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BY MIKE GIBSON
Kingston Council members took a first step toward a new noise ordinance, giving hope to residents in the vicinity of West Race Street that quiet nights and sounder sleep are on the horizon.
Council passed a new, more stringent—and specific—ordinance on first reading at its Oct. 9 meeting, by a 5-0 vote, with one pass. Councilman Kevin McClure elected to take a pass on the vote, for reasons he did not explain; Councilman Tony Brown was absent leaving the board one shy of its full count.
“We’re probably not going to help everyone, but we’re going to help a lot of people,” said Councilman Don White. White is a resident of the West Race Street neighborhood where the current noise over noise began, when outdoor patio music and revelry from the Smokehouse Grill spurred complaints from residents this past summer. The residents have said the Grill’s loud entertainment keeps them until late hours, even on weeknights; one of the noise complaints is due to be heard in court in November, with several of the neighbors having been subpoenaed, including White himself.
Meetings with Grill owner Jot Raymond to discuss the problem have reportedly been unsuccessful.
“I think [the new ordinance] is a step forward,” White continued. “And if there are problems, we can always go back and tweak it.”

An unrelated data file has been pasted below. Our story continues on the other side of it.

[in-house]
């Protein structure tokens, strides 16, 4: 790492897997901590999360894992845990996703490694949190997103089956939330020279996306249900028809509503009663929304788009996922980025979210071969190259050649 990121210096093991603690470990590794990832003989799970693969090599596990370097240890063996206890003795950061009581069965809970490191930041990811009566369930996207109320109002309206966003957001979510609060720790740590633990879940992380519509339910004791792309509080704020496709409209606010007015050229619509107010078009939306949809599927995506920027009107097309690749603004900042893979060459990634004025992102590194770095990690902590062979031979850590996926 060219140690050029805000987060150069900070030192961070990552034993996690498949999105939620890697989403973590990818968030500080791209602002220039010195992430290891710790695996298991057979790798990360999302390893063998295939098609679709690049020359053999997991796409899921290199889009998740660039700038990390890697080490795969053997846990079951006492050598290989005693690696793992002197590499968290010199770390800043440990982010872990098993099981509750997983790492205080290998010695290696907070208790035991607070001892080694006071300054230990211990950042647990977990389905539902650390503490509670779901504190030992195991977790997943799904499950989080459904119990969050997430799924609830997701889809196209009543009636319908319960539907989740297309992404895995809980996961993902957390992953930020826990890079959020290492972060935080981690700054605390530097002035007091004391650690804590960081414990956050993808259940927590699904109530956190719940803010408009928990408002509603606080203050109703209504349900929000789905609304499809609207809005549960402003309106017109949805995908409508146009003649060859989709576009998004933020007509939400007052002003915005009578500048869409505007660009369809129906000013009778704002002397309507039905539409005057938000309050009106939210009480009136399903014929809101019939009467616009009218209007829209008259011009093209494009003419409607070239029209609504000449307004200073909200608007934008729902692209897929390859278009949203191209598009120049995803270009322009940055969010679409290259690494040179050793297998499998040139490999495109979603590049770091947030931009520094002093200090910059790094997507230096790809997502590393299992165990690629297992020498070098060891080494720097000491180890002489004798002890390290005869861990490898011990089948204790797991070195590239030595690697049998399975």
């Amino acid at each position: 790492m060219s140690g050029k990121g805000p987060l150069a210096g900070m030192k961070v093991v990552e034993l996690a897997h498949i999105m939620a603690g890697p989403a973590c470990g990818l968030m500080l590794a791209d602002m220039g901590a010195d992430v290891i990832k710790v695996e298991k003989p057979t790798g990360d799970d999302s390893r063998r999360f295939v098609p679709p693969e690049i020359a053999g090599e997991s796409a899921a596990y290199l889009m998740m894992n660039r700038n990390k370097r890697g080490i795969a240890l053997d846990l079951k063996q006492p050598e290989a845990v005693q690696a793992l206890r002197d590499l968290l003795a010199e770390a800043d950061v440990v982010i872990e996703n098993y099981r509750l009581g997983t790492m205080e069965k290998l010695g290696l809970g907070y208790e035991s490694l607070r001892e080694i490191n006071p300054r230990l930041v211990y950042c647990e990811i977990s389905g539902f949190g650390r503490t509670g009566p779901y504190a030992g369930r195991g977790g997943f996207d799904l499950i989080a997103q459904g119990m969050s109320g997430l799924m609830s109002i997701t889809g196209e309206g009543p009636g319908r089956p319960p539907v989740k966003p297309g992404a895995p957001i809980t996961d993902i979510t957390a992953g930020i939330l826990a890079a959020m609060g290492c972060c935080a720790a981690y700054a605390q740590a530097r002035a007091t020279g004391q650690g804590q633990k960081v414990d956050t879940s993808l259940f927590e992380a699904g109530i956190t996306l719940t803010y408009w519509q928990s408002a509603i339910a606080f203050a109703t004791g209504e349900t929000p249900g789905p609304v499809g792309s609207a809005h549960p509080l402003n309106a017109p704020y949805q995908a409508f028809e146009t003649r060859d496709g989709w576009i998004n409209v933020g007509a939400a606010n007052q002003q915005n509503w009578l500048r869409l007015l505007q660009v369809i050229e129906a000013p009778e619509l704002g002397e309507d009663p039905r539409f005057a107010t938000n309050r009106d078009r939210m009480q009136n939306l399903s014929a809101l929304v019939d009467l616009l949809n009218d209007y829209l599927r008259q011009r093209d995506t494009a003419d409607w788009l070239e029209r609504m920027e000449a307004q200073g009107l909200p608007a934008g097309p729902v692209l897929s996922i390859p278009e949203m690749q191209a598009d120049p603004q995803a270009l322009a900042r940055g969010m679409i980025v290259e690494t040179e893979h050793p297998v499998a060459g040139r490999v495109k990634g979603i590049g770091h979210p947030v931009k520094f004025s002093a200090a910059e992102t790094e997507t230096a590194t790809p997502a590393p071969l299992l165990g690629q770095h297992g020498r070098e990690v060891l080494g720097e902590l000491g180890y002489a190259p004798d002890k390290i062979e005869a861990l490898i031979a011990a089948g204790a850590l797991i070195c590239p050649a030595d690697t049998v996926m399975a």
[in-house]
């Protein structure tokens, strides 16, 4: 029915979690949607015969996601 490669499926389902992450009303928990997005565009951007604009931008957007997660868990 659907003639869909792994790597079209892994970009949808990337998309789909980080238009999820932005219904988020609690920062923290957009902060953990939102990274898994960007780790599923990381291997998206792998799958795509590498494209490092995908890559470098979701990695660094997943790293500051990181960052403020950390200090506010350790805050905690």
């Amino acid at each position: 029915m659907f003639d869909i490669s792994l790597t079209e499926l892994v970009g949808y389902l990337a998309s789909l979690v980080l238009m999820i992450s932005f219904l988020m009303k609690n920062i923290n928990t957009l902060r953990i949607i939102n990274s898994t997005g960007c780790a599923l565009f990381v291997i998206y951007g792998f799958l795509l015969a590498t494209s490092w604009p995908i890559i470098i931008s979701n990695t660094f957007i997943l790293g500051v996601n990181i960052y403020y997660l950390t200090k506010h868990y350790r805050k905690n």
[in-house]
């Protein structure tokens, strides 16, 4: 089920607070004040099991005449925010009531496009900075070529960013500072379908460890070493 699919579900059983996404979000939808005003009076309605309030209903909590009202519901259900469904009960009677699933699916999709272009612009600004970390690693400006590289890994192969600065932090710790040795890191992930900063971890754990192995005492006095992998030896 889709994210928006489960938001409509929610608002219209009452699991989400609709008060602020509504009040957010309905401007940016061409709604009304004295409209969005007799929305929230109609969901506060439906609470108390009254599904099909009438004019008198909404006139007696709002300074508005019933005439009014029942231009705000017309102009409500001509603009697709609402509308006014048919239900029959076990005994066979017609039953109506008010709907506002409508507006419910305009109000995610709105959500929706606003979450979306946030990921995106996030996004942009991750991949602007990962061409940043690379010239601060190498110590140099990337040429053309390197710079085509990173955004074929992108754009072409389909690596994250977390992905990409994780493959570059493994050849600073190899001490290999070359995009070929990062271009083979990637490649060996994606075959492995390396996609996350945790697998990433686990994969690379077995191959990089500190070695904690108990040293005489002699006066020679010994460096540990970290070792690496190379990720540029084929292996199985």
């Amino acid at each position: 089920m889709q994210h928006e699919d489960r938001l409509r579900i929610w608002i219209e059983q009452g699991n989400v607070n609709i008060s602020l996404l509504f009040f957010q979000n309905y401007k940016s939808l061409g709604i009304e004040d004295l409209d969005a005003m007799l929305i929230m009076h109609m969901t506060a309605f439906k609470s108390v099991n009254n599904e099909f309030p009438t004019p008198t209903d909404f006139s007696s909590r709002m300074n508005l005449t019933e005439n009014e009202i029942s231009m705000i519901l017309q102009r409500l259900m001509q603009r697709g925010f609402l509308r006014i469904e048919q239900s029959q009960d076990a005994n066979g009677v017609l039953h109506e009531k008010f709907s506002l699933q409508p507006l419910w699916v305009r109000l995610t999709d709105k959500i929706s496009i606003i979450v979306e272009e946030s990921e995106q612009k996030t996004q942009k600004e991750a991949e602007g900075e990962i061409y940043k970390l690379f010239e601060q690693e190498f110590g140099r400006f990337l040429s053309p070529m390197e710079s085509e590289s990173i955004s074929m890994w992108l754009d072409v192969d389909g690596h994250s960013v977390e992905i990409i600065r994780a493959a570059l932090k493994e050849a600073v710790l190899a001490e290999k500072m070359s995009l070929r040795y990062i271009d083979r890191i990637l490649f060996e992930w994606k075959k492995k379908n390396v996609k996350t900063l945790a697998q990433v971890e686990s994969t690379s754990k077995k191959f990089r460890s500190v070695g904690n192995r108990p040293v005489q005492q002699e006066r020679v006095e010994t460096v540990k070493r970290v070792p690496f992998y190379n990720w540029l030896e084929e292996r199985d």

Councilman Norm Sugarman, who seconded White’s motion in favor of the ordinance, also echoed his feelings concerning it.
Unlike Kingston’s current noise law, the new ordinance would specify permissible outdoor decibel levels according to time and zoning classification—commercial, residential, or industrial. For commercial and residential areas, there is a five-db difference between what is allowable between 7 a.m. and 10 p.m. and from 10 p.m. and 7 a.m., when the permissible noise level is somewhat lower.
The decibel levels would be measured at the property line—65 decibels in a residential area until 10 p.m., and 80 decibels in a commercial zone until 10. Even though it is in the vicinity of residential properties, the Grill would probably be held to the commercial standard, since it is zoned for such.
Council members have worried, though, that the ordinance could have unintended consequences. For that reason, a number of exceptions have been included, such as allowances for certain public events, emergency vehicles, construction projects, etc.
Still, it has two more hurdles to clear before it can supplant the city’s previous ordinance. It will receive a second reading, probably at the November council meeting, and a public hearing as well, to be announced soon.